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Neurotoxicology. 2002 Oct;23(4-5):581-94.

Nicotine and nicotinic receptors; relevance to Parkinson's disease.

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The Parkinson's Institute, Sunnyvale, CA 94089, USA.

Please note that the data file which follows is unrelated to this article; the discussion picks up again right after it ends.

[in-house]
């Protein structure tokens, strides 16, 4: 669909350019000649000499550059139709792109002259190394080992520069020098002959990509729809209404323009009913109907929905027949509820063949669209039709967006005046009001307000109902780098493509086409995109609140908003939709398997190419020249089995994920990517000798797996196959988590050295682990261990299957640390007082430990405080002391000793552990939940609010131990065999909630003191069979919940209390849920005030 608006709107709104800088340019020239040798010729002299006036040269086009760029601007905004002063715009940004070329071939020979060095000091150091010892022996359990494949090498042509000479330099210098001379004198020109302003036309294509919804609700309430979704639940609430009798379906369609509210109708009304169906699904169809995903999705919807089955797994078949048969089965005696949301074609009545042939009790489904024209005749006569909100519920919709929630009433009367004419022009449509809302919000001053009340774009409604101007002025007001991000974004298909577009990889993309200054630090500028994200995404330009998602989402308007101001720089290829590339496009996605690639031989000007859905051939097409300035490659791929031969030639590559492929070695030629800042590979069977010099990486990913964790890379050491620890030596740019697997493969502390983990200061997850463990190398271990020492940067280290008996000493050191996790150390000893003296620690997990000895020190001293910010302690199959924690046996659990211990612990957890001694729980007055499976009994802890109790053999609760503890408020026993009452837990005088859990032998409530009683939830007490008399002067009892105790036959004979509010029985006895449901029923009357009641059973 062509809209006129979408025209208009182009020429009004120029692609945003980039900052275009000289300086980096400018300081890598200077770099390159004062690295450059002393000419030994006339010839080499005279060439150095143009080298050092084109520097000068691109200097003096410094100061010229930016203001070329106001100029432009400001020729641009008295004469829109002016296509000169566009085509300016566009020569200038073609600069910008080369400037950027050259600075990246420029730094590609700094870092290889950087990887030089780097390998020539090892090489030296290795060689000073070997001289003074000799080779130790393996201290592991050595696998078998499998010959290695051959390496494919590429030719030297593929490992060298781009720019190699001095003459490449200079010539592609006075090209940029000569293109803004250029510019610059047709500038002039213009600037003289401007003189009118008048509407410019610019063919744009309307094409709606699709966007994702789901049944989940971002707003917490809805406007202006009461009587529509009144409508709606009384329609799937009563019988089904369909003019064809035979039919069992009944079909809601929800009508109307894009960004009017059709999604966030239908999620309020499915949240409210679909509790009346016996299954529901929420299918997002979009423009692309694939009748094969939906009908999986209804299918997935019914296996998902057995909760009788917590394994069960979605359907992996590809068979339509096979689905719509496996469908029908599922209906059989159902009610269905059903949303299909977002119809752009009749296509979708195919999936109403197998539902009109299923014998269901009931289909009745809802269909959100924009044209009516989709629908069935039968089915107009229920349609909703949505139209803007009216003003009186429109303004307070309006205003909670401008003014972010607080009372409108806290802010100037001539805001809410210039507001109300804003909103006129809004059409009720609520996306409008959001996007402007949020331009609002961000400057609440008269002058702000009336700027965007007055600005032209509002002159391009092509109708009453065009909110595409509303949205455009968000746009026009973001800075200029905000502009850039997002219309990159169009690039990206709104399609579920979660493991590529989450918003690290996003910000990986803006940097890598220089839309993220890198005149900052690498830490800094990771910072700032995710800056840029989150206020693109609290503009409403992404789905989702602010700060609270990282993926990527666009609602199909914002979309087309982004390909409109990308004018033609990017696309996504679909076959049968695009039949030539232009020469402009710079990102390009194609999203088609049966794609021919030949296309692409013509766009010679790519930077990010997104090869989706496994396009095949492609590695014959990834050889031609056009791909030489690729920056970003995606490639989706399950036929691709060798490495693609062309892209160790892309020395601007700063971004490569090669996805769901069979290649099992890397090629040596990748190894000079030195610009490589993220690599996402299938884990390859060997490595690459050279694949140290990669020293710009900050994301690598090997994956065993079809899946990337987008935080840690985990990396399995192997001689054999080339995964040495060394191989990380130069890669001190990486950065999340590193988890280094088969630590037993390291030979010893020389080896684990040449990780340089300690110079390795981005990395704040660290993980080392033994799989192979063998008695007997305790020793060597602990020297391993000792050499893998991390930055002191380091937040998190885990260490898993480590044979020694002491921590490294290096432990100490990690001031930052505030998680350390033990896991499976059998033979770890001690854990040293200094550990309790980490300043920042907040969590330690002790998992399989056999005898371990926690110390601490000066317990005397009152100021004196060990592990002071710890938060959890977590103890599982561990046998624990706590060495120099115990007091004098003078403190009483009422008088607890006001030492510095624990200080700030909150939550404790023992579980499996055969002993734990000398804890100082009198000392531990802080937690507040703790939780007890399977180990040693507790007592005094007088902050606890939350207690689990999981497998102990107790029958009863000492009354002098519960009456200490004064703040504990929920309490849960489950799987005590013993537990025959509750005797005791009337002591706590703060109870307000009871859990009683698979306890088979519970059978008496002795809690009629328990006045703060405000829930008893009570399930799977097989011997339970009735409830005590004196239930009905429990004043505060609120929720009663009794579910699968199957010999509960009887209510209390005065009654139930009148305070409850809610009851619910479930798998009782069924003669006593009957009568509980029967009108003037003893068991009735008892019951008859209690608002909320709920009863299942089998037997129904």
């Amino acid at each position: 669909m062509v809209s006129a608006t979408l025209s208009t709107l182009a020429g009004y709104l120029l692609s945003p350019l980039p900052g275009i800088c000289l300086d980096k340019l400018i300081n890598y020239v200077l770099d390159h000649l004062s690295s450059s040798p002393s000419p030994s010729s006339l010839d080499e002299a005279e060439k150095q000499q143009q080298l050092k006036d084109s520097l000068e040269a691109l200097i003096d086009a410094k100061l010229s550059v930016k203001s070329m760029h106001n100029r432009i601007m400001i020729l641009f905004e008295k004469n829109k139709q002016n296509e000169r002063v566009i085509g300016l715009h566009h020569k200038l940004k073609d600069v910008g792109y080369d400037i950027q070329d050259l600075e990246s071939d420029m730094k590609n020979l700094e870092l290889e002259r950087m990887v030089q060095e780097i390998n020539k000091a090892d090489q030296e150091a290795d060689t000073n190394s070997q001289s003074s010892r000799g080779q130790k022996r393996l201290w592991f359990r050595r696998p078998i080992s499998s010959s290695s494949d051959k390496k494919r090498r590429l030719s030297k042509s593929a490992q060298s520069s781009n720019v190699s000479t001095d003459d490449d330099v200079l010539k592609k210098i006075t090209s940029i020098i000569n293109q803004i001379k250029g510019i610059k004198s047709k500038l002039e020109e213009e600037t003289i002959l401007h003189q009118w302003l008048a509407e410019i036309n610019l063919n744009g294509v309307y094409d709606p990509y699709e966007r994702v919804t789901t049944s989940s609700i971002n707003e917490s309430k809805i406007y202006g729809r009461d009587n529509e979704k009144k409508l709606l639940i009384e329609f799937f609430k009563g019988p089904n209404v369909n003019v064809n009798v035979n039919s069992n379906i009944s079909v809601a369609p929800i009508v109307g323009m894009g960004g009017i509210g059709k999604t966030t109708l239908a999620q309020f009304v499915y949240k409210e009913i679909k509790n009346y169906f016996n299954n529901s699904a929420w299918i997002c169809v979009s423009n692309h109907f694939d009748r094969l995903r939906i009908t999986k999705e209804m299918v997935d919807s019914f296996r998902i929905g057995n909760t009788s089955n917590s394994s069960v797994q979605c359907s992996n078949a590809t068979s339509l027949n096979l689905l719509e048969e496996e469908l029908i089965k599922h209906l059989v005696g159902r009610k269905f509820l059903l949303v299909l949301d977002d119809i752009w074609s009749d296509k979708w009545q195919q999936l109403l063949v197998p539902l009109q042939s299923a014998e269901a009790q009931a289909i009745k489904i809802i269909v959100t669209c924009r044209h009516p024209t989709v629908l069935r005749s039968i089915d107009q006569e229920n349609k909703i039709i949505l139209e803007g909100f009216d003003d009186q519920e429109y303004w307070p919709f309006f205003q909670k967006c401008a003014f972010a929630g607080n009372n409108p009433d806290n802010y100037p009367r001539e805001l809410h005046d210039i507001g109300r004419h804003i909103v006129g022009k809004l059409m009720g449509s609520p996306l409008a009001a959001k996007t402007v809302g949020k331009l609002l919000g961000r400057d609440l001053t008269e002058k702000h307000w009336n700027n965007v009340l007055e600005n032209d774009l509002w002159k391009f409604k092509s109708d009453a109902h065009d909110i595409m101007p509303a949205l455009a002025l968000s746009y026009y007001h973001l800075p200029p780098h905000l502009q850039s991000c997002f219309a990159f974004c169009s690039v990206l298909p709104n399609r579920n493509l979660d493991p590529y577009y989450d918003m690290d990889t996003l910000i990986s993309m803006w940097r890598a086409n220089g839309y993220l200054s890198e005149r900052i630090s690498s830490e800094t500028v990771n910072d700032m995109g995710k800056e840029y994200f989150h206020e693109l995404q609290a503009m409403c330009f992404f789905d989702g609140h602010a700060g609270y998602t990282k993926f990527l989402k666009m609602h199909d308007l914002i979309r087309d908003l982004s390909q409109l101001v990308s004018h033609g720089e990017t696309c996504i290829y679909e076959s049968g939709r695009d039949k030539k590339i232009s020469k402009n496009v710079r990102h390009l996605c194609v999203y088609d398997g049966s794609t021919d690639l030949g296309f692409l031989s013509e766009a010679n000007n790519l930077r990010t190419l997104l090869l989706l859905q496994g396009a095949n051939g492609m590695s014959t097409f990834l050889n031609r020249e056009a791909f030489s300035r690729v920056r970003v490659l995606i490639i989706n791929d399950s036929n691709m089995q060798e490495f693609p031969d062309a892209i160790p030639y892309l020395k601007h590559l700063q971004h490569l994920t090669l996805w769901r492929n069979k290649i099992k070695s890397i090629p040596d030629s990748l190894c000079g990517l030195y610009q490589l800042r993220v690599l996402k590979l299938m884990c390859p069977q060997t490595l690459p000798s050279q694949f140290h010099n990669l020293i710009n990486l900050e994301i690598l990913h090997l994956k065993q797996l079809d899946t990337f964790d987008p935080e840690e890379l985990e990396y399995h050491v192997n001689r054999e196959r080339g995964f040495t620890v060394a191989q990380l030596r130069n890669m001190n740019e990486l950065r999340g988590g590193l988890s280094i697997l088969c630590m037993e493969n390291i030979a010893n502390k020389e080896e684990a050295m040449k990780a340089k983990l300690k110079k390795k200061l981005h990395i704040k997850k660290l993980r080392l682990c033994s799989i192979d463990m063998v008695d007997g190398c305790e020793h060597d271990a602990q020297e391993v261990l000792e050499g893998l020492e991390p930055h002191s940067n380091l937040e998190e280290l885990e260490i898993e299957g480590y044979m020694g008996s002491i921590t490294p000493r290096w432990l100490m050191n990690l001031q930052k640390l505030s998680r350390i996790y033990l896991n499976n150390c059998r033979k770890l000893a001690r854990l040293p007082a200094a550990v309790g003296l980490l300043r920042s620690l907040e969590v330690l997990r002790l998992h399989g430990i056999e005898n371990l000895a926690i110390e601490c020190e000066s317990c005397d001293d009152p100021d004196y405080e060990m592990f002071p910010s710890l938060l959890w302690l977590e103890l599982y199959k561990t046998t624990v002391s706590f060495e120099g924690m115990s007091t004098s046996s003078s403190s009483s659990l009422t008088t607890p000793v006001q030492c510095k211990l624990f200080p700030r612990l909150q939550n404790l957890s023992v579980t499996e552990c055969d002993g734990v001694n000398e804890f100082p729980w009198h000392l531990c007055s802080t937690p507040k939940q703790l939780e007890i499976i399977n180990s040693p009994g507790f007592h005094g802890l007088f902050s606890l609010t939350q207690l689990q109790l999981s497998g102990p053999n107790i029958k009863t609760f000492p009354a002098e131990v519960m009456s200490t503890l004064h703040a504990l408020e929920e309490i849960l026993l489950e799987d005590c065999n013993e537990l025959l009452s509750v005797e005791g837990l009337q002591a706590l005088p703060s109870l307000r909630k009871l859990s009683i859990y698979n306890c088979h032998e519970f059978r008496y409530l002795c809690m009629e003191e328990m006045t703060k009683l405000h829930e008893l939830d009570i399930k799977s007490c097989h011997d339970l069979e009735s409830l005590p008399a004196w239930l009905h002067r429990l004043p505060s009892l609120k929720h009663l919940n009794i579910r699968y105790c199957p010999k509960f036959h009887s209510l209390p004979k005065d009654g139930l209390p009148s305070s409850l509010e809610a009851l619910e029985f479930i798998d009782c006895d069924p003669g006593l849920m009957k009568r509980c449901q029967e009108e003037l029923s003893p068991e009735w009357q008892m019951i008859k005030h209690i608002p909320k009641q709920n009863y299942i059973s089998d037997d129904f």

The development of nicotinic agonists for therapy in neurodegenerative disorders such as Parkinson's disease is an area currently receiving considerable attention. The rationale for such work stems from findings that reveal a loss of nicotinic receptors in Parkinson's disease brains. These results, coupled with reports that nicotine treatment relieves some of the symptoms of this disorder, provides support for the contention that nicotine and/or nicotinic agonists may be beneficial for acute symptomatic treatment. Moreover, the observation that there is a decreased incidence of Parkinson's disease with tobacco use, possibly due to the nicotine in tobacco products, may imply that such drugs are useful for long-term neuroprotection. However, there are multiple nicotinic receptor populations in the brain with different functional properties. Identification of the subtypes involved in nigrostriatal dopaminergic activity is therefore critical for the rational use of selective therapeutic agents for symptomatic treatment and/or neuroprotection. Accumulating evidence, both in rodents and nonhuman primates now indicate that alpha6* nicotinic receptors are present on nigrostriatal dopaminergic neurons, and furthermore, that receptors containing this subunit may be most vulnerable to nigrostriatal damage, at least in nonhuman primates. These data suggest that nicotinic receptor ligands directed to alpha6* nicotinic receptors might be particularly relevant for Parkinson's disease therapeutics.

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